Young Kids With Hip, Thigh Fractures Heal Well With Single-Leg Casts

Study found healing equal to double-leg casts, with easier caregiving for parents

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WEDNESDAY, June 13 (HealthDay News) -- Children with hip and thigh fractures heal just as well when they have a cast on one leg instead of both legs, a small new study finds.

A single-leg cast offers advantages such as greater comfort and mobility, said the researchers from the Johns Hopkins Children's Center in Baltimore.

It has long been believed that casting both legs and hips was the only way to assure proper healing in young children with hip and thigh fractures.

In this study, the researchers looked at 52 patients, aged 2 to 6, who received either single-leg (24 patients) or double-leg (28 patients) casts. Children in both groups healed equally well without any major complications. Those in single-leg casts, however, had greater comfort and mobility, fit more easily into car seats, got dressed more easily and sat more comfortably in chairs.

The study also found that the parents and caregivers of children with single-leg casts missed an average of eight fewer days of work to provide care.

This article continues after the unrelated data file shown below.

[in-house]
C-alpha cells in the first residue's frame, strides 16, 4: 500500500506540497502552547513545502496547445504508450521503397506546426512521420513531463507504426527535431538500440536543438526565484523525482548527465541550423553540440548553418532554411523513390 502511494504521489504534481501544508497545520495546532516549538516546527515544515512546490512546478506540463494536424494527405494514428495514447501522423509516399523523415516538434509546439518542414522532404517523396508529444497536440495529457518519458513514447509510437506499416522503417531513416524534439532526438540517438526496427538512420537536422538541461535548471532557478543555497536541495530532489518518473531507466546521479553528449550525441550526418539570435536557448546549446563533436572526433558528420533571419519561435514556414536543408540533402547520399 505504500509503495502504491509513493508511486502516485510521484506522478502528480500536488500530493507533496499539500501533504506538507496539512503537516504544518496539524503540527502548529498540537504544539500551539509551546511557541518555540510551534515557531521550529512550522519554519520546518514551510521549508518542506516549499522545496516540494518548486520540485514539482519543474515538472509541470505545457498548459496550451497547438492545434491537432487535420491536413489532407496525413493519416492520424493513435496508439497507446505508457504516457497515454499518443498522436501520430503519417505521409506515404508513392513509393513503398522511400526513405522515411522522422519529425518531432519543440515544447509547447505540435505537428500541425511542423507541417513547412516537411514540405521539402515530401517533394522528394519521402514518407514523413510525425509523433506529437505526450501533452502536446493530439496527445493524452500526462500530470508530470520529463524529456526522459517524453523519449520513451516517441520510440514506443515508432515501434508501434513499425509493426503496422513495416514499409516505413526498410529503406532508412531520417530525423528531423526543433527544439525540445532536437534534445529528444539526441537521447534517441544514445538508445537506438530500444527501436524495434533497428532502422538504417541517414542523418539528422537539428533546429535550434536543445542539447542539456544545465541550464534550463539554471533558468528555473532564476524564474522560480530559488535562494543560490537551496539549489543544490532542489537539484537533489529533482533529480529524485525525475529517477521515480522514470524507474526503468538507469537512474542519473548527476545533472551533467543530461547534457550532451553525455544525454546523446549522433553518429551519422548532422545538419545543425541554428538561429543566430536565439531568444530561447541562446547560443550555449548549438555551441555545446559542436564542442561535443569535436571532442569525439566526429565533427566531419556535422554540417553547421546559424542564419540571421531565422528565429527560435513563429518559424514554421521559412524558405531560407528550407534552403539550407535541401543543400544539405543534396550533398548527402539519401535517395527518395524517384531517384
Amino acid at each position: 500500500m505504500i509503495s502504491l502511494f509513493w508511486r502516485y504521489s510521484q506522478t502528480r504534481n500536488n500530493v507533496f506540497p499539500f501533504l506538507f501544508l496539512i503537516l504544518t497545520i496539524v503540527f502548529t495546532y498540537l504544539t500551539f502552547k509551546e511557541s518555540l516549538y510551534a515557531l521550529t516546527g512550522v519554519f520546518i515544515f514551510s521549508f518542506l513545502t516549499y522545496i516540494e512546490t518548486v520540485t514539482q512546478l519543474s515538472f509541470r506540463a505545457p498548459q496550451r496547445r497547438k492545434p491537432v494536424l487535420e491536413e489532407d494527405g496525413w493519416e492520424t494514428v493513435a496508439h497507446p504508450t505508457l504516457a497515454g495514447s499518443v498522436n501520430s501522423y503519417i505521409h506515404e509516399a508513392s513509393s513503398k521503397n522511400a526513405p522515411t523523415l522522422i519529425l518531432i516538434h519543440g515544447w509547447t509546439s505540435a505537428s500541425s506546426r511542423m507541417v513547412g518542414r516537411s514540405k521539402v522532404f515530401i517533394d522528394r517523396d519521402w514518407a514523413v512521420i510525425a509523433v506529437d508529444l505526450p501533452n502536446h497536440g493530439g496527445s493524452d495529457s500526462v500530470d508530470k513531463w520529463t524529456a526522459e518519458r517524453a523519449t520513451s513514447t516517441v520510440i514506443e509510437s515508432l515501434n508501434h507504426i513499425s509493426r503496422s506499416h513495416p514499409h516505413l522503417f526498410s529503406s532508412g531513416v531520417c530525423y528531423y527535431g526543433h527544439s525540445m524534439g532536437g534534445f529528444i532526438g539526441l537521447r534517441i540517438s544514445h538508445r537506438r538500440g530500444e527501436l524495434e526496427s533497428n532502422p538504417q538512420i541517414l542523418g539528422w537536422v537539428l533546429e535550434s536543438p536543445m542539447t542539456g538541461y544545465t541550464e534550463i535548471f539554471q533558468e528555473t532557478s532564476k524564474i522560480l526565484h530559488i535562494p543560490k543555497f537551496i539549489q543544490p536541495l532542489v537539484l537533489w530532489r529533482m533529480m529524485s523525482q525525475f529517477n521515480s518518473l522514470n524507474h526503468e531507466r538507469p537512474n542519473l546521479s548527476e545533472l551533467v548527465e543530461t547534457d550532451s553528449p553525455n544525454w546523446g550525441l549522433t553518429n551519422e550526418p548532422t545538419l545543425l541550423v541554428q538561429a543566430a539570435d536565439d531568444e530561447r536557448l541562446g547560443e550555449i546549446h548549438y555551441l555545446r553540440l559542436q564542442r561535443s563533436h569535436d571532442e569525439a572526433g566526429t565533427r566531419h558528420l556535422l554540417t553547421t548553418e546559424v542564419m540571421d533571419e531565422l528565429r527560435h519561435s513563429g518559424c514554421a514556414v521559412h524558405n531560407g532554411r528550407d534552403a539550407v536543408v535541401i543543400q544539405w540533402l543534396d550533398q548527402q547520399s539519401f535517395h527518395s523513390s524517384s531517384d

"The single-leg approach not only appears to be just as effective and safe as double-leg casting in terms of healing, but it also makes the child's life much easier and requires less complicated daily care," senior investigator Dr. Paul Sponseller, director of pediatric orthopedics at Johns Hopkins Children's Center, said in a Hopkins news release.

The study was published online June 13 in the Journal of Bone & Joint Surgery.

Surgery is the treatment of choice for hip and thigh fractures in older children, but patients younger than age 6 do better with casting only, the researchers said. The cast immobilizes the hips and thighs so bones or tendons can heal properly.

More information

The American Academy of Orthopaedic Surgeons has more about thigh fractures in children.

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